- The Washington Times - Wednesday, May 18, 2005

BAGHDAD — The recent upsurge in violence in Iraq can be attributed to a meeting in neighboring Syria about a month ago of lieutenants of the Jordanian-born terror leader Abu Musab Zarqawi, a senior U.S. military official said.

The meeting was held to try and ramp up terrorist attacks, particularly suicide car bombings, throughout Iraq, said the official who did not want to be identified. He said Zarqawi may have attended the meeting.

The spiraling violence has killed nearly 500 people since the April 28 announcement of the new Shi’ite-dominated government.

Insurgents gunned down a senior Iraqi Interior Ministry official yesterday and the bodies of seven men shot in the head were found outside Baghdad.

Zarqawi, according to information obtained by the U.S. military, was angered by a perceived lull in the militants’ campaign, the official told reporters. His call for increased attacks sparked the deadly wave of violence.

The official said there had been 21 car bombings in Baghdad during May, compared with 25 such attacks in the capital in all of 2004.

The official also said the military obtained intelligence from detainees, Iraqi military sources and data from the field to corroborate that the meeting took place in Syria, which the United States has accused of not doing enough to curb the flow of foreign fighters into the country.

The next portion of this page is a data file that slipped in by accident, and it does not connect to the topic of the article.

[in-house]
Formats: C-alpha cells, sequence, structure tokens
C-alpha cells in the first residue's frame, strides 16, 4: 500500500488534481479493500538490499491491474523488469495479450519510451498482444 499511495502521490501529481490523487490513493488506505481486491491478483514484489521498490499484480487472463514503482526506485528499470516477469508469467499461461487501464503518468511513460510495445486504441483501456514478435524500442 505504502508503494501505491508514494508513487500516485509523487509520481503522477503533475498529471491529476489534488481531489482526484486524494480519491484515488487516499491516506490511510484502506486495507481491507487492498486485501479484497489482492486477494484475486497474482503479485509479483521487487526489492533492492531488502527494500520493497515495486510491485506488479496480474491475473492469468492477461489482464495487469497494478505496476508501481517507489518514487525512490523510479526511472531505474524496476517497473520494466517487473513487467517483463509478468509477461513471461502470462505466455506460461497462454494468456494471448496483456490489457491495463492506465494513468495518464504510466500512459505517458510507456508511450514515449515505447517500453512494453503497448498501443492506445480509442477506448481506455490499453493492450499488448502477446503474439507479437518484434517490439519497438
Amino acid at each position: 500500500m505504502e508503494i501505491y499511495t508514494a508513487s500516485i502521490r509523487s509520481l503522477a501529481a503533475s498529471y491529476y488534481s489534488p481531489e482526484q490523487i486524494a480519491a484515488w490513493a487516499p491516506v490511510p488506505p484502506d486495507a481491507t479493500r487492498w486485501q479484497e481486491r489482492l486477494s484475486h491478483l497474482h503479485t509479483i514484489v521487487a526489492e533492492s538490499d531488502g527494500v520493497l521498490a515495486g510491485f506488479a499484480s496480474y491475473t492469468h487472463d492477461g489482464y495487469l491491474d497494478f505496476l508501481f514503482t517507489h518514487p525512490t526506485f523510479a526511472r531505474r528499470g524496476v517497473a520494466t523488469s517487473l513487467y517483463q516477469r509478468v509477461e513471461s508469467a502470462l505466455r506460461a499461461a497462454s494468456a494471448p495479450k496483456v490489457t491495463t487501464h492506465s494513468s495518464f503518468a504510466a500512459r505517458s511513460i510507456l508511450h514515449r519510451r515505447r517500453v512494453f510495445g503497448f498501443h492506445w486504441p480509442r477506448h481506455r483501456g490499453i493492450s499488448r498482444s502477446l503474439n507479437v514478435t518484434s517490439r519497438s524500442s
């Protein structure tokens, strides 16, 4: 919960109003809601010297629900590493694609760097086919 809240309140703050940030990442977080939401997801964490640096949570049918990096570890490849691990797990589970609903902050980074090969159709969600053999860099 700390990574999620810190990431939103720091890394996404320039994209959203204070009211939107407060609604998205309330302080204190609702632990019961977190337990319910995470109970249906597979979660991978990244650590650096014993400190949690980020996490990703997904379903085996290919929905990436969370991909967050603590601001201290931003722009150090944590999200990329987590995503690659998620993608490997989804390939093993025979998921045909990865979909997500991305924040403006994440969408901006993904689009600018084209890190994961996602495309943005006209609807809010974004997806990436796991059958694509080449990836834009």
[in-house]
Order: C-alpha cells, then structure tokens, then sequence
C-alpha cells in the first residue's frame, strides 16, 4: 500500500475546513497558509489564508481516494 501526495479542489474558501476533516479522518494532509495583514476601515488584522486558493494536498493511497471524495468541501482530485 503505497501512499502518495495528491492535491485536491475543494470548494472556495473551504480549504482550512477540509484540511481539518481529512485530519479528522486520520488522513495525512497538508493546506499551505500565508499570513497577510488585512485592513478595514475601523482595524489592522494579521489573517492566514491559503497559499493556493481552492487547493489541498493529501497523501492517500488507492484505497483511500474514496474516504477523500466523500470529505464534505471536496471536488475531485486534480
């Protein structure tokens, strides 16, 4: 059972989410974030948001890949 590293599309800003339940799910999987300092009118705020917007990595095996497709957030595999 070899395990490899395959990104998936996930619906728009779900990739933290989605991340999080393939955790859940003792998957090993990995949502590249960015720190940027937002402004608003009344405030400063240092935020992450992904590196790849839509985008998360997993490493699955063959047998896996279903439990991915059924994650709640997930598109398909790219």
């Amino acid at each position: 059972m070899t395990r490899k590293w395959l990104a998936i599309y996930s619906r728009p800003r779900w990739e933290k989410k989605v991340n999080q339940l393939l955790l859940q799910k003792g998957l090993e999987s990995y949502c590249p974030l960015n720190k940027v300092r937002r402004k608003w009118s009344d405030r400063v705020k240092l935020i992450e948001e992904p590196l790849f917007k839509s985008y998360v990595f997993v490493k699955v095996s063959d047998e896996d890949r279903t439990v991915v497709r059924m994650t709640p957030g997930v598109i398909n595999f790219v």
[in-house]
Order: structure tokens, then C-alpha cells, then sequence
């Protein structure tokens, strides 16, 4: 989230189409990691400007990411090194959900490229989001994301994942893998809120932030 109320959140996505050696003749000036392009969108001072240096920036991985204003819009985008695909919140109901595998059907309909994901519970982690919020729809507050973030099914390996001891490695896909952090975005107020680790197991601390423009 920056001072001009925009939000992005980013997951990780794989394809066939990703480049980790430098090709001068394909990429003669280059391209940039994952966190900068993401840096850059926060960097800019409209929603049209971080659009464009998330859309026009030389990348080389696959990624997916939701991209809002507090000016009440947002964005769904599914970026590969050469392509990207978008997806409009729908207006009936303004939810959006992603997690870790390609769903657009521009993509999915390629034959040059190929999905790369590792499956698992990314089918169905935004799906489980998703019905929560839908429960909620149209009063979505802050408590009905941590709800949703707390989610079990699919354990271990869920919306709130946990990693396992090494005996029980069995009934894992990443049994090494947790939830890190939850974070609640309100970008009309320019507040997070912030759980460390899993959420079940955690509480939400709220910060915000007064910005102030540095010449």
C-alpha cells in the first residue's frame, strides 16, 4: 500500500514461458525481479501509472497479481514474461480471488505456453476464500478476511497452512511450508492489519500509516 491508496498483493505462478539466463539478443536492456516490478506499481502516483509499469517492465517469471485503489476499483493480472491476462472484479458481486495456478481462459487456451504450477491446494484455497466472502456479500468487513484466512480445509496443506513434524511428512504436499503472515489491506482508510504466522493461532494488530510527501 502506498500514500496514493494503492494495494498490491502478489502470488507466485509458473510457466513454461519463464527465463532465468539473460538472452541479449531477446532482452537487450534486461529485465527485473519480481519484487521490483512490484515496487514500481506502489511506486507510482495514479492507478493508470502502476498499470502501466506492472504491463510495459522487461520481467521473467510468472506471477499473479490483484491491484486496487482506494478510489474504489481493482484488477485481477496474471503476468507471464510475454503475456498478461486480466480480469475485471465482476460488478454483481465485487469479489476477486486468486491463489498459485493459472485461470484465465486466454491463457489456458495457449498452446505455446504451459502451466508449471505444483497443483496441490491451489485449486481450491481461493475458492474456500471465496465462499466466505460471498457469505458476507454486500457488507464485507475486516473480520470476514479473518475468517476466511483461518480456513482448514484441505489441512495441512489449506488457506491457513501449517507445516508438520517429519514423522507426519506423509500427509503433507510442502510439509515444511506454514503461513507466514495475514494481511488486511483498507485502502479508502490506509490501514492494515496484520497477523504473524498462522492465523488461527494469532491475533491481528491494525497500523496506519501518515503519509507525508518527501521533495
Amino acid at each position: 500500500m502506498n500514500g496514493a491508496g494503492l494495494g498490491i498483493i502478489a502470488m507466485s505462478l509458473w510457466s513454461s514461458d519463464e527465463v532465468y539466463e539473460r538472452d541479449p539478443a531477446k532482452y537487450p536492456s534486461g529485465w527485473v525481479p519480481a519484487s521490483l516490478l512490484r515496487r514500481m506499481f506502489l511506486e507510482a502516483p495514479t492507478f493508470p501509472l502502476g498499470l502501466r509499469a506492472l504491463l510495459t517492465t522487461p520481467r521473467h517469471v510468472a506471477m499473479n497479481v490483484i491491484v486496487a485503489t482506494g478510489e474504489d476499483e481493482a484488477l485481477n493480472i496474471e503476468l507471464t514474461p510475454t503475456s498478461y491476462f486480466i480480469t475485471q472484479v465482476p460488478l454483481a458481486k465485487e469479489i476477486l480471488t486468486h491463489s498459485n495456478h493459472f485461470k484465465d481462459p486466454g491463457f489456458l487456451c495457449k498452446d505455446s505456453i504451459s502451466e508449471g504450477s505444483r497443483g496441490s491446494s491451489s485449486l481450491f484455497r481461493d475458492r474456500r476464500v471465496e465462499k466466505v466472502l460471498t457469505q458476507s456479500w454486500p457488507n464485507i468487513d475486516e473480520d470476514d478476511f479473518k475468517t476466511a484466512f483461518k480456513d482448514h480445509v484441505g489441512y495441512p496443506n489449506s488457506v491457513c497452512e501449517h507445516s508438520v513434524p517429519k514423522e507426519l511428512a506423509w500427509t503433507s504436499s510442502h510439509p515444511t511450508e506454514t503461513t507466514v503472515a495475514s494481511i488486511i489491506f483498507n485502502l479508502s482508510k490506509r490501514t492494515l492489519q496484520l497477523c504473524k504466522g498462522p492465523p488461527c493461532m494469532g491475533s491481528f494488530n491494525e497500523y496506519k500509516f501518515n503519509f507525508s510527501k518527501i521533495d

“[Zarqawi] allegedly was not happy with how the insurgency was going, the government was getting stronger and coalition forces not being defeated. Some intelligence reports from captives showed that al-Zarqawi directed people to start using more vehicle-borne devices and use them in everyday operations,” the official said.

Zarqawi is Iraq’s most-wanted terrorist and has a $25 million bounty on his head — the same as for al Qaeda leader Osama bin Laden.

Asked whether he had heard about such a meeting, Iraq’s presidential adviser for security affairs, Gen. Wafiq al-Samarie, said, “I have no information about that.”

In Damascus, officials at Syria’s foreign and information ministries were unavailable for comment.

In an audiotape posted on the Internet yesterday, Zarqawi defended the killing of “innocent Muslims” in suicide bombings against U.S. forces, saying it was legitimate under Islam for the sake of jihad (holy war), Reuters news agency reported.

“The killing of infidels by any method including martyrdom (suicide) operations has been sanctified by many scholars even if it means killing innocent Muslims. This legality has been agreed upon … so as not to disrupt jihad,” Zarqawi said on the tape posted on an Islamist Web site.

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